Tightening gun control laws in New Zealand are not the only reforms needed in the wake of the massacre of 50 people in two Christchurch mosques.
Guns and the laws that govern their control are once again in the media spotlight after the terrorist attack on Muslims during worship on March 15.
New Zealand Prime Minister Jacinda Ardern has promised swift action on gun laws and announced a royal commission investigating the circumstances around the mass shooting.
Firearm policy and injury prevention expert Dr Samara McPhedran tells the Griffith University podcast, A Middle Ground, that it’s overly simplistic to think that strengthening gun laws is all that is required in response to the disaster.
“It looks on the surface like a very simple thing: oh, you change some gun laws and that’s it … [But] as it’s so often seen in these vexed questions of public policy, the reality’s very different,” she says.
“It can actually be hard as a researcher to separate out that very human aspect and to try and contribute to debate in a way that recognises we’re talking about human beings and human lives and communities that have just been shattered and will never be the same.”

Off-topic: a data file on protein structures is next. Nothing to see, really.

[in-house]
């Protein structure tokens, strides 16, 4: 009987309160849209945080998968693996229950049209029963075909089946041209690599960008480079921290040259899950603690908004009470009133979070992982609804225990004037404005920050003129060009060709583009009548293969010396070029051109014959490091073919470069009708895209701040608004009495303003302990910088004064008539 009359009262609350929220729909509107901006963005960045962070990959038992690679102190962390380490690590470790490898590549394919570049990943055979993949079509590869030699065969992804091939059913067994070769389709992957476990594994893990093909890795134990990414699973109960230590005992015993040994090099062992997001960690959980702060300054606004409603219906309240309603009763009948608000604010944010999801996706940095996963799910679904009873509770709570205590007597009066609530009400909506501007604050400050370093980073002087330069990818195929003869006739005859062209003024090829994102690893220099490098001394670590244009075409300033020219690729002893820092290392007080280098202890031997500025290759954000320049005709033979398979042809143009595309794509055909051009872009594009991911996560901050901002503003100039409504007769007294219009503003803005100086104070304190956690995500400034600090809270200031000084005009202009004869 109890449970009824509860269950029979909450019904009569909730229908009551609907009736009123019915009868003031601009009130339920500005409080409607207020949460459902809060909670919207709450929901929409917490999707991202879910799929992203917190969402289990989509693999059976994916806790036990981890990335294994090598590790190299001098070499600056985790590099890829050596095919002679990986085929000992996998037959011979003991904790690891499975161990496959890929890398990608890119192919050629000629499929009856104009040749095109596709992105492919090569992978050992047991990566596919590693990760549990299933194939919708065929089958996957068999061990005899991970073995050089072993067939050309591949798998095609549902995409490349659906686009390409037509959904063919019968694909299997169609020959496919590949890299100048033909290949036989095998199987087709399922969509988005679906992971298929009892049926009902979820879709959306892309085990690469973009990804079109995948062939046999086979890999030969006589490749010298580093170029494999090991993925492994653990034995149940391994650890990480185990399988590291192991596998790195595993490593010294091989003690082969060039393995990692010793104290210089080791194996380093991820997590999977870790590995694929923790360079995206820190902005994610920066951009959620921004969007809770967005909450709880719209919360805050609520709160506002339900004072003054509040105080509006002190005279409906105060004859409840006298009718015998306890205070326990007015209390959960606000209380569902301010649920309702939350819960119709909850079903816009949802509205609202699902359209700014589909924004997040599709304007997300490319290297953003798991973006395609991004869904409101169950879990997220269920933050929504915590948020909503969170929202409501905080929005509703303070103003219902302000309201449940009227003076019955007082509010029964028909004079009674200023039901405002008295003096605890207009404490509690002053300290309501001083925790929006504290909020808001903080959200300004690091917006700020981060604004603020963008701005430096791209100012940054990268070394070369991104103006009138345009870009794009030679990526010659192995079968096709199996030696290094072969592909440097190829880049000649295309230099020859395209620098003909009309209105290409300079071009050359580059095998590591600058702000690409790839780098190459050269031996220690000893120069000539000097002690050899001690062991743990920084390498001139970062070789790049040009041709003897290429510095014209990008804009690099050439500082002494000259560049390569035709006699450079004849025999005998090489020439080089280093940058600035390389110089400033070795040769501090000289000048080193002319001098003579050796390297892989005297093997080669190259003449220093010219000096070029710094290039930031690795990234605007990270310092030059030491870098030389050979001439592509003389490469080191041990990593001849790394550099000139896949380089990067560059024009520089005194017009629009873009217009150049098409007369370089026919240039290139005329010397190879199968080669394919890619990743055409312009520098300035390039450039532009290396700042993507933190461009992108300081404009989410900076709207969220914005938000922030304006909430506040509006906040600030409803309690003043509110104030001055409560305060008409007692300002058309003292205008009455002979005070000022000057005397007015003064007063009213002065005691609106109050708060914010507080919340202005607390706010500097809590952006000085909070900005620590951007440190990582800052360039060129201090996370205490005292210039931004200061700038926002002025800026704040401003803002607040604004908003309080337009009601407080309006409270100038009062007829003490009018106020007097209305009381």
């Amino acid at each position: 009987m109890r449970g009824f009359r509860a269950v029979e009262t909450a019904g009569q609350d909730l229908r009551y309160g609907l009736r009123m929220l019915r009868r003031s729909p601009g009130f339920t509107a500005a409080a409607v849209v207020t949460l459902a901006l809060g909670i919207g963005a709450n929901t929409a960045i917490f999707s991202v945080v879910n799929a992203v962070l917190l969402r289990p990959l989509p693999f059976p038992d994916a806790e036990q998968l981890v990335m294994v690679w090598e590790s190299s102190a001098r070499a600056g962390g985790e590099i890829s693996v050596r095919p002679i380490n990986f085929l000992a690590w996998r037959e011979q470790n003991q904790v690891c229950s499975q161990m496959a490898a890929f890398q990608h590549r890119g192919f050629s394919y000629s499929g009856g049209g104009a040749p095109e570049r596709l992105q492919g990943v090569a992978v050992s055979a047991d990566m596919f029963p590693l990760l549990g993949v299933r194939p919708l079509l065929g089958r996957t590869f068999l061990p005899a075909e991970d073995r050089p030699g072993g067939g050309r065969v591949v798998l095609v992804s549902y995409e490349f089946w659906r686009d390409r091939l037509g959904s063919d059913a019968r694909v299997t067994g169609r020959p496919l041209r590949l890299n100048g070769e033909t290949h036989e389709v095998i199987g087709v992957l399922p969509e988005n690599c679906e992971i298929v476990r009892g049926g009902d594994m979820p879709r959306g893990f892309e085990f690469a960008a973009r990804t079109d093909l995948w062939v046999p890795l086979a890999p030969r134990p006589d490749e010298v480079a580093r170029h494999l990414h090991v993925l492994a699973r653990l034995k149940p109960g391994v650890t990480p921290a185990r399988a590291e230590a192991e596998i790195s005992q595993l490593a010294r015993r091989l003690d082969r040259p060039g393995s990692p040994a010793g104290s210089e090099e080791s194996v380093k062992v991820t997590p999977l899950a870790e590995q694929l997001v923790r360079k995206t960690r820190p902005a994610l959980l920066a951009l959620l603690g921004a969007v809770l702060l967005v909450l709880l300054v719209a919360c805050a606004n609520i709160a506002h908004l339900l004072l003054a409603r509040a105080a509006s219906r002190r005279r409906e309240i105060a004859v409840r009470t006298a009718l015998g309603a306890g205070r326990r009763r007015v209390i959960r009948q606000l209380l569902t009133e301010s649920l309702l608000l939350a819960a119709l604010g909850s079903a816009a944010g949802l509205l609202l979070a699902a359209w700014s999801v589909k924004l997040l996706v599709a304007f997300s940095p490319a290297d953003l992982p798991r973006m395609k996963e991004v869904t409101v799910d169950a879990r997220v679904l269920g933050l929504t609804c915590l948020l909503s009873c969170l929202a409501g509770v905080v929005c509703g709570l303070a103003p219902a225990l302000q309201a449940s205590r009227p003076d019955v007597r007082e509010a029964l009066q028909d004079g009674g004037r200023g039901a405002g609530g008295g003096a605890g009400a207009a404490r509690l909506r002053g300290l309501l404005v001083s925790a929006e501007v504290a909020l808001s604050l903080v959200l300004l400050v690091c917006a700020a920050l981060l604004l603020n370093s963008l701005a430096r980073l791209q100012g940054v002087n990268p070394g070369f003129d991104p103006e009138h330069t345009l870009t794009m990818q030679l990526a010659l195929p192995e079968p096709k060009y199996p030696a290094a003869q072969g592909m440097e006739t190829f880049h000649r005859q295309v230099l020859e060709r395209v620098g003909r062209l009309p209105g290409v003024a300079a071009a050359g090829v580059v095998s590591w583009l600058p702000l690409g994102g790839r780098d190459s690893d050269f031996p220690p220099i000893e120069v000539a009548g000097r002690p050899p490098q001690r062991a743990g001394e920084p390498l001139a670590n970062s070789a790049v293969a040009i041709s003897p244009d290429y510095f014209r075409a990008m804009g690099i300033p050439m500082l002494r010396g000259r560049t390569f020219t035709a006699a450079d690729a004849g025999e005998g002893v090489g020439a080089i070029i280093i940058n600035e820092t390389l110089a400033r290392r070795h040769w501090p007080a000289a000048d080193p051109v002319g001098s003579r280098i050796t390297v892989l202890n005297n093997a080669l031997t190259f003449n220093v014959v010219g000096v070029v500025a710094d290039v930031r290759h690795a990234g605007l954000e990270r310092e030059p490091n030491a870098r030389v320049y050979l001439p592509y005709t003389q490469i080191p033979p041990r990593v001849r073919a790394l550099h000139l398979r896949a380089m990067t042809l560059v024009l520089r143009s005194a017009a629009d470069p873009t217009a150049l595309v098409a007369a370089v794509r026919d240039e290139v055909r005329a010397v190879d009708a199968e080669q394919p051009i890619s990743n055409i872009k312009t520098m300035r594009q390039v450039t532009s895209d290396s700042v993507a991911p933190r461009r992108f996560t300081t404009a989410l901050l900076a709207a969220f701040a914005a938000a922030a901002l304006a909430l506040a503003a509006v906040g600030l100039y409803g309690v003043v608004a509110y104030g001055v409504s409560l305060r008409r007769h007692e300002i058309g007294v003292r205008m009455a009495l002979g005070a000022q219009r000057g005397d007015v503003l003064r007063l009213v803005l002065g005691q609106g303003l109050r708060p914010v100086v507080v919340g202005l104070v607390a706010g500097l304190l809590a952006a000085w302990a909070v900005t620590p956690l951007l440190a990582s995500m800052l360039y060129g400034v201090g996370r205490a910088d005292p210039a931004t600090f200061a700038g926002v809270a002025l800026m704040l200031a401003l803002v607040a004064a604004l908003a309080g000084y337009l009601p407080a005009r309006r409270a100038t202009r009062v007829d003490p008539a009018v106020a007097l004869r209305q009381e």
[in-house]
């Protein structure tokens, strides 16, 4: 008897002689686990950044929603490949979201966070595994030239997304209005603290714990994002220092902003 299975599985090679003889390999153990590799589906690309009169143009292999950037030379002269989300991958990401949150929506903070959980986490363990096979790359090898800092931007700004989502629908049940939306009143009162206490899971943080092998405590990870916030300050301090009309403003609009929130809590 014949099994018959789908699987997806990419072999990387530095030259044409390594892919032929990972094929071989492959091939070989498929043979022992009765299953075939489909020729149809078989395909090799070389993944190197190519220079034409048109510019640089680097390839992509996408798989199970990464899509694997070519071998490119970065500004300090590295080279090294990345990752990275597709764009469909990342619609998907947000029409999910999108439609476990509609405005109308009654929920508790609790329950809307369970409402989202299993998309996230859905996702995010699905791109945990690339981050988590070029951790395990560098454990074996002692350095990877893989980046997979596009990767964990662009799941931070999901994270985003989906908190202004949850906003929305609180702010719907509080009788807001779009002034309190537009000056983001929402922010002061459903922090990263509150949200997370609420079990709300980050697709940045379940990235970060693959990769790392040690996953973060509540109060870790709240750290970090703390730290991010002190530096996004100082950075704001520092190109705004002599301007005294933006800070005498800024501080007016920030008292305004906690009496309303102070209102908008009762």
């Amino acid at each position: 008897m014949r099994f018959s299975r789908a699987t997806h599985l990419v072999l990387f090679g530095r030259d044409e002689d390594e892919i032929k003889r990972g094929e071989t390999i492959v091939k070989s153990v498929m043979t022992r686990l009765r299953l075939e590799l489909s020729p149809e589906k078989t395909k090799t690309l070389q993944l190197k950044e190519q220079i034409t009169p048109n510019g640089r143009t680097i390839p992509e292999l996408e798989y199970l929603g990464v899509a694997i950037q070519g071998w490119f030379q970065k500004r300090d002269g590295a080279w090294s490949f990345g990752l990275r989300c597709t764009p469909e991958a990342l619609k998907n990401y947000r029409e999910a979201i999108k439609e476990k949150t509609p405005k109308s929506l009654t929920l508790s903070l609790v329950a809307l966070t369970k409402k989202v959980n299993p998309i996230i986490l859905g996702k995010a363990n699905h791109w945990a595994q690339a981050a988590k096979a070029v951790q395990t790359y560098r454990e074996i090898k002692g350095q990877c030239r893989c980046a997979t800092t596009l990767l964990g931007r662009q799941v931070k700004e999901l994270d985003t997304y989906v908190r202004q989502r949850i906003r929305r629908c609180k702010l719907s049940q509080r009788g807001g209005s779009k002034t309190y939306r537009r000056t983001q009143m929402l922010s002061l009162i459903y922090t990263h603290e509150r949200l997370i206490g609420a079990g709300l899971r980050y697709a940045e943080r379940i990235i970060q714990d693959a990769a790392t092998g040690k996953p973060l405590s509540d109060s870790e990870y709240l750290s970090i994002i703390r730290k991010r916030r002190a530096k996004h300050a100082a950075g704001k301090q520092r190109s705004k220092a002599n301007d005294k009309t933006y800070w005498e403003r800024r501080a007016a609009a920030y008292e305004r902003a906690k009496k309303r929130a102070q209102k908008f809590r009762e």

She says the media also must examine the part it plays in reporting mass shootings, to hopefully prevent further carnage.
“We had a huge warning 30 odd years ago that one of the motivations for these events is to get the highest number of fatalities that you can,” she says.
“It’s on record that the perpetrator of the Hoddle Street shooting was quite miffed when some other bloke came along and beat his total. And we never really paid that any attention.
“We never talked about it, we never thought about it, and yet now we’re seeing not just in relation to the massacre in Christchurch, but a characteristic of many of these events across the world is getting a highest number of fatalities is a goal because again, to use the words of one of the perpetrators, ‘The more fatalities you get, the more publicity you get.’
“Because many of these perpetrators are fame seekers. They want celebrity status and going out and committing these atrocities gives them a notoriety and an infamy that they would never achieve in any other way.
“Taking that away from them does take away part of – and an important part of – their motivation.”
Dr McPhedran is concerned at the pressure being put on Prime Minister Ardern to make vast and rapid reforms to gun laws and policy in response to the disaster, arguing that it’s overly simplistic to think harsher gun laws would guarantee no future shootings.
“I think Prime Minister Ardern was absolutely right when she said this is a much more technical and complex area than people realise. She is absolutely correct,” she says.
“It’s probably not something people are going to want to hear, but registration does not prevent the misuse of firearms.”
She says while much has been made of the alleged gunman being Australian, that doesn’t recognise the complexities of the issues involved.
“There are some who have really quite smugly sort of tut-tutted New Zealand and said, ‘Oh, well, if you had our gun laws, this wouldn’t have happened.’ I don’t think that’s terribly helpful,” she says.